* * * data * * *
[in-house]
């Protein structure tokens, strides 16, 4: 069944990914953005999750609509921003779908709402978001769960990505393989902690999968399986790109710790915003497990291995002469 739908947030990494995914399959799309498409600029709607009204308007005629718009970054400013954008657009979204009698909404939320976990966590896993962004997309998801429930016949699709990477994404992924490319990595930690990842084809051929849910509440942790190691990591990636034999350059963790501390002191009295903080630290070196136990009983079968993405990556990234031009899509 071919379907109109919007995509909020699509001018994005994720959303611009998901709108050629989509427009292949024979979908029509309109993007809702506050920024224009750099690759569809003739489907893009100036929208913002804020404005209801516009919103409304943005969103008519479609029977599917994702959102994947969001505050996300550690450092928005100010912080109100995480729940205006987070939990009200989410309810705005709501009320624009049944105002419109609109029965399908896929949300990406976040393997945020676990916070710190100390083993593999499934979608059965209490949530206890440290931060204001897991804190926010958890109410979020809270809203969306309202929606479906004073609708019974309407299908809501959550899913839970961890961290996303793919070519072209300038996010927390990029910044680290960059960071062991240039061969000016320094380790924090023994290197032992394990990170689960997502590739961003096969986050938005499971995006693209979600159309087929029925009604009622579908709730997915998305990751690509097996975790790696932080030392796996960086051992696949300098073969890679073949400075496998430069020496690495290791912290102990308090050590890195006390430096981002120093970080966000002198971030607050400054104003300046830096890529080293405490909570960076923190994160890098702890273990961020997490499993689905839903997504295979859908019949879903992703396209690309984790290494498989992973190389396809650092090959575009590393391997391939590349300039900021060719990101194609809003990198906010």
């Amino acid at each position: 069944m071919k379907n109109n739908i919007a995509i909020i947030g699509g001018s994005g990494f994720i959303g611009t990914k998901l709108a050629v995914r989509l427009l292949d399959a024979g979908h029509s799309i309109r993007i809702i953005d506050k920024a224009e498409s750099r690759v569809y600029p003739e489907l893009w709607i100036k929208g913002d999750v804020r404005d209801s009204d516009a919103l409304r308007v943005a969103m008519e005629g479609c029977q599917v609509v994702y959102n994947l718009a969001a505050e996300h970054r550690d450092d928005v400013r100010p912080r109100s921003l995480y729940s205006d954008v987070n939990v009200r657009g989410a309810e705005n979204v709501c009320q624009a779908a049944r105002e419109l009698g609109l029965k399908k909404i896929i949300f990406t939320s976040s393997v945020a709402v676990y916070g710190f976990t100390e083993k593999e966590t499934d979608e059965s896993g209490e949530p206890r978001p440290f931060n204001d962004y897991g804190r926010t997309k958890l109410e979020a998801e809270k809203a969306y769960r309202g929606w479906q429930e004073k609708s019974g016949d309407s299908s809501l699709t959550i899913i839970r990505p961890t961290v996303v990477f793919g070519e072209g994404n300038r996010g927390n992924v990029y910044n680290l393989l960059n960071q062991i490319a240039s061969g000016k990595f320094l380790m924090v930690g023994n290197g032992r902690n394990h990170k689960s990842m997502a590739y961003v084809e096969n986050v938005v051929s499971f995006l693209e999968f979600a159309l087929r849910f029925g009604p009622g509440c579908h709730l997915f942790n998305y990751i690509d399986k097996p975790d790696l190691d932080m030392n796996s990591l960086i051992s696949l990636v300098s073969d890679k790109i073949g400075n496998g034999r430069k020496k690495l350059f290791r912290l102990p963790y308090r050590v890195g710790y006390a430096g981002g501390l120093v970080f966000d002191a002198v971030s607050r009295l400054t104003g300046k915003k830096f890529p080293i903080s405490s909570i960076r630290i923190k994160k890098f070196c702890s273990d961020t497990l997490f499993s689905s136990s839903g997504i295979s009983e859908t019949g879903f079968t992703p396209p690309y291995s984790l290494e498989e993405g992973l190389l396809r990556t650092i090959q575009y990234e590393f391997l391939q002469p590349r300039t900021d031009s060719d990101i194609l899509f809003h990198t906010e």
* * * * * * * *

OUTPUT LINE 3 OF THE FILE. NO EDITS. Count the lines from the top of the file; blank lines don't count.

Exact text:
């Amino acid at each position: 069944m071919k379907n109109n739908i919007a995509i909020i947030g699509g001018s994005g990494f994720i959303g611009t990914k998901l709108a050629v995914r989509l427009l292949d399959a024979g979908h029509s799309i309109r993007i809702i953005d506050k920024a224009e498409s750099r690759v569809y600029p003739e489907l893009w709607i100036k929208g913002d999750v804020r404005d209801s009204d516009a919103l409304r308007v943005a969103m008519e005629g479609c029977q599917v609509v994702y959102n994947l718009a969001a505050e996300h970054r550690d450092d928005v400013r100010p912080r109100s921003l995480y729940s205006d954008v987070n939990v009200r657009g989410a309810e705005n979204v709501c009320q624009a779908a049944r105002e419109l009698g609109l029965k399908k909404i896929i949300f990406t939320s976040s393997v945020a709402v676990y916070g710190f976990t100390e083993k593999e966590t499934d979608e059965s896993g209490e949530p206890r978001p440290f931060n204001d962004y897991g804190r926010t997309k958890l109410e979020a998801e809270k809203a969306y769960r309202g929606w479906q429930e004073k609708s019974g016949d309407s299908s809501l699709t959550i899913i839970r990505p961890t961290v996303v990477f793919g070519e072209g994404n300038r996010g927390n992924v990029y910044n680290l393989l960059n960071q062991i490319a240039s061969g000016k990595f320094l380790m924090v930690g023994n290197g032992r902690n394990h990170k689960s990842m997502a590739y961003v084809e096969n986050v938005v051929s499971f995006l693209e999968f979600a159309l087929r849910f029925g009604p009622g509440c579908h709730l997915f942790n998305y990751i690509d399986k097996p975790d790696l190691d932080m030392n796996s990591l960086i051992s696949l990636v300098s073969d890679k790109i073949g400075n496998g034999r430069k020496k690495l350059f290791r912290l102990p963790y308090r050590v890195g710790y006390a430096g981002g501390l120093v970080f966000d002191a002198v971030s607050r009295l400054t104003g300046k915003k830096f890529p080293i903080s405490s909570i960076r630290i923190k994160k890098f070196c702890s273990d961020t497990l997490f499993s689905s136990s839903g997504i295979s009983e859908t019949g879903f079968t992703p396209p690309y291995s984790l290494e498989e993405g992973l190389l396809r990556t650092i090959q575009y990234e590393f391997l391939q002469p590349r300039t900021d031009s060719d990101i194609l899509f809003h990198t906010e």